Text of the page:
• Boosting college scholarships and workforce training programs by 14 percent ($8 million).
• Creating more tax incentives to encourage environmental service companies to create jobs in Vermont. He also pitched “Go Vermont,” a program to encourage car-pooling, the use of alternative fuels and the passage of stricter auto emissions standards.
Douglas urged the Legislature — dominated by Democrats in both chambers — to work with him in considering innovative solutions to the state’s problems.
“If Vermont is to continue to grow and prosper, we must reexamine the fundamentals of the services we provide and find ways to make improvements,” Douglas said. “We must bring a new energy to this calling and a pledge to protect those who need us most. And we must reach for the change that will bring a better life to those who still struggle.”
Addison County legislators were almost unanimous in endorsing Douglas’s 2008 objectives, but differed on how the state could accomplish the tasks at hand.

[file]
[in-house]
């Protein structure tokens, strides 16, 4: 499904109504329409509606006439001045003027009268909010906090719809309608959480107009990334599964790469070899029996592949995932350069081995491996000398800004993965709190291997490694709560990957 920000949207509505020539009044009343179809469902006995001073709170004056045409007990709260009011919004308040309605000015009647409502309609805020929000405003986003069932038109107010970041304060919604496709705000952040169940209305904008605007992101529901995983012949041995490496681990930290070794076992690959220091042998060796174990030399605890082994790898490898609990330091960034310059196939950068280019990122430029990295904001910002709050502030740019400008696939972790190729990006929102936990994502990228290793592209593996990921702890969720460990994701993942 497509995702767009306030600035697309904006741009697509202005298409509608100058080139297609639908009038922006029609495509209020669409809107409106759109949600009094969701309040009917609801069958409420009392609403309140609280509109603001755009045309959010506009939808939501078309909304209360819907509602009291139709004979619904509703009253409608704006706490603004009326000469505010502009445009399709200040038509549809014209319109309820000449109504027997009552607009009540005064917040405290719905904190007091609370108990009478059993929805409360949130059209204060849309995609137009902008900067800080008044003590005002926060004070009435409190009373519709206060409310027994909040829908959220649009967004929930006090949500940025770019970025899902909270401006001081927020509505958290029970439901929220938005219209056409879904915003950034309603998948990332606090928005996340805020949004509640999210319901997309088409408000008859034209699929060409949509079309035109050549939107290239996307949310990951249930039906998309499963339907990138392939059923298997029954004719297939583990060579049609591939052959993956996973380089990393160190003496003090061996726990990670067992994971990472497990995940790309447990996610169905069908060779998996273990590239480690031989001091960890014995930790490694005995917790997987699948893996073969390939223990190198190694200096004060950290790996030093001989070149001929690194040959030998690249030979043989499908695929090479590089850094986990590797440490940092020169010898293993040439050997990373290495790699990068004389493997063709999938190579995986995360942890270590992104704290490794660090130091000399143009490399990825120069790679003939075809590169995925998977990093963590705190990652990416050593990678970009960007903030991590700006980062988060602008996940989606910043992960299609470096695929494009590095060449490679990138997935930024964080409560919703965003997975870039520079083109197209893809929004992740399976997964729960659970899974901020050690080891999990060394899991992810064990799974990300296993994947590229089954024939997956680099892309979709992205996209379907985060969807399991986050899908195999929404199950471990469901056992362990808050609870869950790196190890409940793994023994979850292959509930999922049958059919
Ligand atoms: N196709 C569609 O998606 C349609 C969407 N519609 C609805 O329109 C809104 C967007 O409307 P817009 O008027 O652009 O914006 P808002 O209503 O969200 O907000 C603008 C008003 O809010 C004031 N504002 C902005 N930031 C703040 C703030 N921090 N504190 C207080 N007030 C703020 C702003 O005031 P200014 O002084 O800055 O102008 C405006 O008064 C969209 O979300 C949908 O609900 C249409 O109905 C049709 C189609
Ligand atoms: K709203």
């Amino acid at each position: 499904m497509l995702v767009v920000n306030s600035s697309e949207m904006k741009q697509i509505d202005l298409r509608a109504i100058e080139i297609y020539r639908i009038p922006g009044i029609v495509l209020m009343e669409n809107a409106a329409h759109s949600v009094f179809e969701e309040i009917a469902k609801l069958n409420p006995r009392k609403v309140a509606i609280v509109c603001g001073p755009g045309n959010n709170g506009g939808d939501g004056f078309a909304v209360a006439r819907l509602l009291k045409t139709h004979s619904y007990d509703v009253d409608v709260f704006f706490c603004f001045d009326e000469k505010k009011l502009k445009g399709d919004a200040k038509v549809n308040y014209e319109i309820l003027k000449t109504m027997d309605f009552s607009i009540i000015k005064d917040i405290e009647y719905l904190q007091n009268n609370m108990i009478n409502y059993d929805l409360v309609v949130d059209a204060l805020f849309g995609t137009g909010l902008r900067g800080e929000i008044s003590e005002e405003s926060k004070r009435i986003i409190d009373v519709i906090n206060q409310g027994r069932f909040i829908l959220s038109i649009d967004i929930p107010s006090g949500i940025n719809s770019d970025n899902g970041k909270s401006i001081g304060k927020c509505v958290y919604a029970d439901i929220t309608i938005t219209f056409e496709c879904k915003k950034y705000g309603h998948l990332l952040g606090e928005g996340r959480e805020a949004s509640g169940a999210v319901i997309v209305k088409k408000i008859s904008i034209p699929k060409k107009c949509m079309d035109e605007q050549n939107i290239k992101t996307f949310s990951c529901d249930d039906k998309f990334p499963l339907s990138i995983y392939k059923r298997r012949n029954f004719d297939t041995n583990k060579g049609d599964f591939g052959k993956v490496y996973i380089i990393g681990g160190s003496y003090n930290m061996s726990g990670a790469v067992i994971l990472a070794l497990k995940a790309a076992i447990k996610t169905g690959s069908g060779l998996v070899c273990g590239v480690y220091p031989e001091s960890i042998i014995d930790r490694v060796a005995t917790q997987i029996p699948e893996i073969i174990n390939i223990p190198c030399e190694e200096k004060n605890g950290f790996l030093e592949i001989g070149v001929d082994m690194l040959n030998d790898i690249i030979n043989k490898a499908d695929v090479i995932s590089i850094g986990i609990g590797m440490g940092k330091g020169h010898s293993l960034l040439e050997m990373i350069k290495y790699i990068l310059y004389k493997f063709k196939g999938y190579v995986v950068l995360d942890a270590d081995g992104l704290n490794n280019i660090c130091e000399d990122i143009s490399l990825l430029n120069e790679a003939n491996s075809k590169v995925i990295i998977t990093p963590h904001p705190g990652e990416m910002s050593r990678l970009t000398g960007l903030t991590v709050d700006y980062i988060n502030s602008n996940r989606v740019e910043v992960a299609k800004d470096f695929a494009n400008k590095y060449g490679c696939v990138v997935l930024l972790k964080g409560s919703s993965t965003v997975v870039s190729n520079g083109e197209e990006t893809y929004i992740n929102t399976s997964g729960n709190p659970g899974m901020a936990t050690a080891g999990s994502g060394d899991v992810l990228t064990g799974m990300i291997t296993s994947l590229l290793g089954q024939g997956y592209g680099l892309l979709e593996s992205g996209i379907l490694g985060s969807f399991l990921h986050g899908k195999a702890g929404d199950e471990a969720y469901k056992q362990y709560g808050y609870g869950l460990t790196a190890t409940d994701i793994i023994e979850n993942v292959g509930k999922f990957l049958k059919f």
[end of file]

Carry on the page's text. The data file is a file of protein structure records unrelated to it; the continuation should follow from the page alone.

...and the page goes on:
“It’s hard to disagree with his goals,” said Rep. Will Stevens, I-Shoreham. “As always, the devil is in the details.”
Like most of his county colleagues, Stevens does not relish the thought of deriving one-time revenues from leasing the state lottery.
“If (the lottery) is actually making the state money … why would he want to give that up?” Stevens said. “It seems like it’s a short-term fix that has long-term implications.”
While Stevens likes Douglas’s plan to boost college scholarships, he hopes that such awards do not worsen another one of the state’s problems: Losing its youth to out-of-state schools and jobs.
“It would be a shame to have increased and untargeted scholarships result in yet another — if unintended — push ‘toward the exit’ for our youth,” Stevens said.
Rep. Steve Maier, D-Middlebury, was pleased to hear Douglas cite new health care reforms as his top priority for 2008. Maier will be at the forefront of those reform efforts, as chairman of the House Health Care Committee.
“I expect there will be a fair number of areas of agreement about the next steps of what we can do in health care reform,” Maier said. “I also expect there will be some disagreements.”
Those disagreements are likely to arise from a difference on how many new health care initiatives the state should take on. The Democratic majority in the House and the Senate has voiced a desire to extend more health insurance opportunities to small businesses and the under-insured. Douglas has advocated less dramatic strides.
While he said he supports Douglas’s desire to generate more revenues for school modernization, Maier does not think leasing the state’s lottery is the right vehicle to accomplish that objective.